Schuchardt v. Allens,
Annotate this Case
68 U.S. 359 (1863)
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U.S. Supreme Court
Schuchardt v. Allens, 68 U.S. 1 Wall. 359 359 (1863)
Schuchardt v. Allens
68 U.S. (1 Wall.) 359
ERROR TO THE CIRCUIT COURT FOR
THE SOUTHERN DISTRICT OF NEW YORK
1. If no exception have been taken below to a question asked on trial, no objection can be made to it here.
2. If the answer to a question asked may tend to prove the matters alleged in the narr. -- if it be a link in the chain of proof -- the question may be asked. It is not necessary that it be sufficient to prove them.
3. In an action for false warranty, whether the action be in assumpsit or in tort, a scienter need not be averred, and if averred, need not be proved.
4. Authority without restriction to an agent to sell carries with it authority to warrant.
5. Where a contract of sale is complete, the vendor cannot hold the vendee to terms not agreed on by sending him a bill or memorandum of sale with such terms set out upon it as that "no claims for deficiencies or imperfections will be allowed unless made within seven days from the receipt of goods."
6. Whenever the evidence is not legally sufficient to warrant a recovery, it is the duty of the court to instruct the jury accordingly. But if there be evidence from which the jury may draw an inference in the matter, the case ought not to be taken from them. It is not necessary in order for the court properly to leave the case with the jury that the evidence leads unavoidably to the conclusion that the plaintiff has no case. If there be evidence proper to be left to the jury, it should be left and a remedy for a wrong verdict sought in a motion for new trial.
This was an action on the case for false warranty and for deceit in the sale of one hundred casks of Dutch madder, and was brought in the Circuit Court for the Southern District of New York. The declaration contained seven counts.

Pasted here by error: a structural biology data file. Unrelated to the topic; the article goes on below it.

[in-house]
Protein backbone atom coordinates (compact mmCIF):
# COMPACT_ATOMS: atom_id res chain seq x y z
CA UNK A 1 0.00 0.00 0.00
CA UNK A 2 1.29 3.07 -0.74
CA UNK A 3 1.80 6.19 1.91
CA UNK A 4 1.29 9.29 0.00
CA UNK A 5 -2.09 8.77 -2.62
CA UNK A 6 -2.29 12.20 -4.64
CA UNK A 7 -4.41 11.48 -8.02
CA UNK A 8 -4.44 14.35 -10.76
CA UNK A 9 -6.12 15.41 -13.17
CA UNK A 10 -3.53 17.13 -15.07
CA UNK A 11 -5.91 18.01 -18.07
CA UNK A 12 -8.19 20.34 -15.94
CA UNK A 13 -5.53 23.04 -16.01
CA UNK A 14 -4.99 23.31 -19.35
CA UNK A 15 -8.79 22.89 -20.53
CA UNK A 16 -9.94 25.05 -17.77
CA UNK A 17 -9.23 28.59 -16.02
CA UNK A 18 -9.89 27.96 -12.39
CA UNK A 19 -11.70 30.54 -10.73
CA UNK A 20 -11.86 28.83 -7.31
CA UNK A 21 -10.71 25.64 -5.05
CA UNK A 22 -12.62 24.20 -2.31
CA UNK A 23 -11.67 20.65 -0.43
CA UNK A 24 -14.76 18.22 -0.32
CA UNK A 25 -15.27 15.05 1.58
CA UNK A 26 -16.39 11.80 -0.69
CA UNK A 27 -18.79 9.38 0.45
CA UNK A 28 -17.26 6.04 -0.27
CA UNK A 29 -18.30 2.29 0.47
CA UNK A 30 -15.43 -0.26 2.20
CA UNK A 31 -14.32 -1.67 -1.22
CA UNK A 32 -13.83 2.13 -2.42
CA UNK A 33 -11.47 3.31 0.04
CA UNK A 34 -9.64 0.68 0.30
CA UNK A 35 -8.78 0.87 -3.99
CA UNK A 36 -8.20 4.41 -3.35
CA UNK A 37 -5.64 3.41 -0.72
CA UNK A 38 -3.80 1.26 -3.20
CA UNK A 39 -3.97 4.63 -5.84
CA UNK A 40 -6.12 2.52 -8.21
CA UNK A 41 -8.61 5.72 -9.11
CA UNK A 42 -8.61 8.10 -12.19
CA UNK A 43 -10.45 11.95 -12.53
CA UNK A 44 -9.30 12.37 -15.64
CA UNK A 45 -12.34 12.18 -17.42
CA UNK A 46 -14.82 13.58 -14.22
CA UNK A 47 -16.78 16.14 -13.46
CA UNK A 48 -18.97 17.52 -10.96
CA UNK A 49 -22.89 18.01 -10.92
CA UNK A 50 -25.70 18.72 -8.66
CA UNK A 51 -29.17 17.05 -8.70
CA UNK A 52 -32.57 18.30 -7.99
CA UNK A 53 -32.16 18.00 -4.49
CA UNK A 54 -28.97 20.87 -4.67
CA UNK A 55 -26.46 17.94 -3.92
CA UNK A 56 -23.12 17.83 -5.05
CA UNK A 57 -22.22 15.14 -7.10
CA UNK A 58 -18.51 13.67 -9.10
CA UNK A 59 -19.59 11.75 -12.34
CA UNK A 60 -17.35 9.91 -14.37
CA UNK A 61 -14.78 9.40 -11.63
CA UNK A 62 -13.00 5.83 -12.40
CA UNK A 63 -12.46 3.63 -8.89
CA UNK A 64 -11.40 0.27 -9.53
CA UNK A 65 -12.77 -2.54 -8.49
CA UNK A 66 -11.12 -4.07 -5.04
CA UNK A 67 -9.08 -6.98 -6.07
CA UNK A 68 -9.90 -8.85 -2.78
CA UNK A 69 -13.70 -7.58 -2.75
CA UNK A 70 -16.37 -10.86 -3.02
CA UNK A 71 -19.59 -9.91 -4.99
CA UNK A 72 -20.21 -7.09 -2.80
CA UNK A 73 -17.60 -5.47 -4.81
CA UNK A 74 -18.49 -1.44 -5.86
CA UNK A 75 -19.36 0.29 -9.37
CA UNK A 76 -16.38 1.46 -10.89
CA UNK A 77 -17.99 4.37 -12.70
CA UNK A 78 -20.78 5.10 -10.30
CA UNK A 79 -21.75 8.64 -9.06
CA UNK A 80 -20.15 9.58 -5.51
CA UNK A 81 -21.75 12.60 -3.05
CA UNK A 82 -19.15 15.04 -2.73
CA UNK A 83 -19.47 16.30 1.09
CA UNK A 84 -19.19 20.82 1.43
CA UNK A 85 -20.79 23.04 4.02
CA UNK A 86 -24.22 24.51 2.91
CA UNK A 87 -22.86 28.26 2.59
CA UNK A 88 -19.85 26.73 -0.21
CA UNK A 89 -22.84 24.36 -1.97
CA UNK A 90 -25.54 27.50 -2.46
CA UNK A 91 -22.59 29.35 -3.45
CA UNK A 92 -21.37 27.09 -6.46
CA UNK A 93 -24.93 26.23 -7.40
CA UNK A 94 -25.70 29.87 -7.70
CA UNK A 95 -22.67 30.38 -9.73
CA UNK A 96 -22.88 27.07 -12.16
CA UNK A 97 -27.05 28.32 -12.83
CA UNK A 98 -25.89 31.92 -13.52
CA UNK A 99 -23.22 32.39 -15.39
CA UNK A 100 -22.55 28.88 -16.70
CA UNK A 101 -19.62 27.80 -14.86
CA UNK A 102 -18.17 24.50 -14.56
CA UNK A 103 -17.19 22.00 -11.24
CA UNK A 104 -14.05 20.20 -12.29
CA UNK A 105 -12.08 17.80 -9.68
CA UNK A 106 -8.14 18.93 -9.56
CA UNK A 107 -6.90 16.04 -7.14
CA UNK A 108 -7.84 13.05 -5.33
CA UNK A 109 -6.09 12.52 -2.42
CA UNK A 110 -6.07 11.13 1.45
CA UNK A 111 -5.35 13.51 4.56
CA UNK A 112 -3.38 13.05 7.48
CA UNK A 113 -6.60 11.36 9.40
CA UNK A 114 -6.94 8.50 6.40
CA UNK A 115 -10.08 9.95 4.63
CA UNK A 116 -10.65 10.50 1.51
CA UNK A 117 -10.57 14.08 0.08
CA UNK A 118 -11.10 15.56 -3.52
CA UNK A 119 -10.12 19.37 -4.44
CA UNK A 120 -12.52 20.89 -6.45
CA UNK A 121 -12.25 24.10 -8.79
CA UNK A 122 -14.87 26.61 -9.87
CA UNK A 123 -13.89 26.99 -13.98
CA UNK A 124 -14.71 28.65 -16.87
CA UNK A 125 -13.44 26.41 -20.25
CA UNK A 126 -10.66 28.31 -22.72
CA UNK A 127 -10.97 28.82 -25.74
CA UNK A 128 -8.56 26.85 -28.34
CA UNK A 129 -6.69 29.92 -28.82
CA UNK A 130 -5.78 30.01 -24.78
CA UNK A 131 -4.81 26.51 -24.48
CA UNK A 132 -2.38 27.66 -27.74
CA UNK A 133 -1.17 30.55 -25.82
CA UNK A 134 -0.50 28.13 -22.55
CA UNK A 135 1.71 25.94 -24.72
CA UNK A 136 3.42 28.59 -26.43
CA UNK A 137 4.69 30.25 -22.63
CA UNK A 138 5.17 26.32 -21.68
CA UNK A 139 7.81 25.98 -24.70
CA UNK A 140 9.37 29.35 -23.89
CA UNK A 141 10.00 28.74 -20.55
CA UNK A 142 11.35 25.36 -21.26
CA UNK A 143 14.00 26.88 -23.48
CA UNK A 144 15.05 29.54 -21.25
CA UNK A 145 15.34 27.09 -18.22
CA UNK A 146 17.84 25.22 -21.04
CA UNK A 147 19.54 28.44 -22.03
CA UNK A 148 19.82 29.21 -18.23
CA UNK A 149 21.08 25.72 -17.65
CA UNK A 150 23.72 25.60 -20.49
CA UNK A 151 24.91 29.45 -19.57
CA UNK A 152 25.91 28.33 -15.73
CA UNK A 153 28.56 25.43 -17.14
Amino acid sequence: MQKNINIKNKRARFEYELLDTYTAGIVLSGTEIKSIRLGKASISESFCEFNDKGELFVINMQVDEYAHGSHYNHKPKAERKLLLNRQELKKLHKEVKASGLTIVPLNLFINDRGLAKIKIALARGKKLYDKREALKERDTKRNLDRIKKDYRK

The first three were for false warranty (without any scienter),
1st. That it was a prime article.
2d. That it was pure and unadulterated.
3d. That it was good merchantable Dutch madder.
The last three counts were for deceitful representations (with scienter) of the same facts. The fourth count, after stating
that the plaintiffs were calico printers, and required and were accustomed to use Dutch madder, avers that the defendants, knowing this and that the madder was for use, "by falsely and fraudulently representing it to be fit and proper for use in their business," sold the same, whereas it was not such, and so the defendants "deceived the plaintiffs."
The defendants pleaded not guilty to the whole declaration.
The facts were these:
The madder was owned by merchants in Amsterdam, who consigned it to the defendants in New York for sale upon commission. The vessel containing the madder arrived at New York on the 6th April, 1856, previous to which the defendants had received, by a Liverpool steamer, a sample put up in the usual way in a small clear glass bottle, with a ground glass stopper, covered with bladder and marked 1 to 100, according to the number of casks. The sample was handed to R. H. Green & Sons, who were regular brokers in drugs &c., in New York, to be sold.
Mr. Green gave the following account: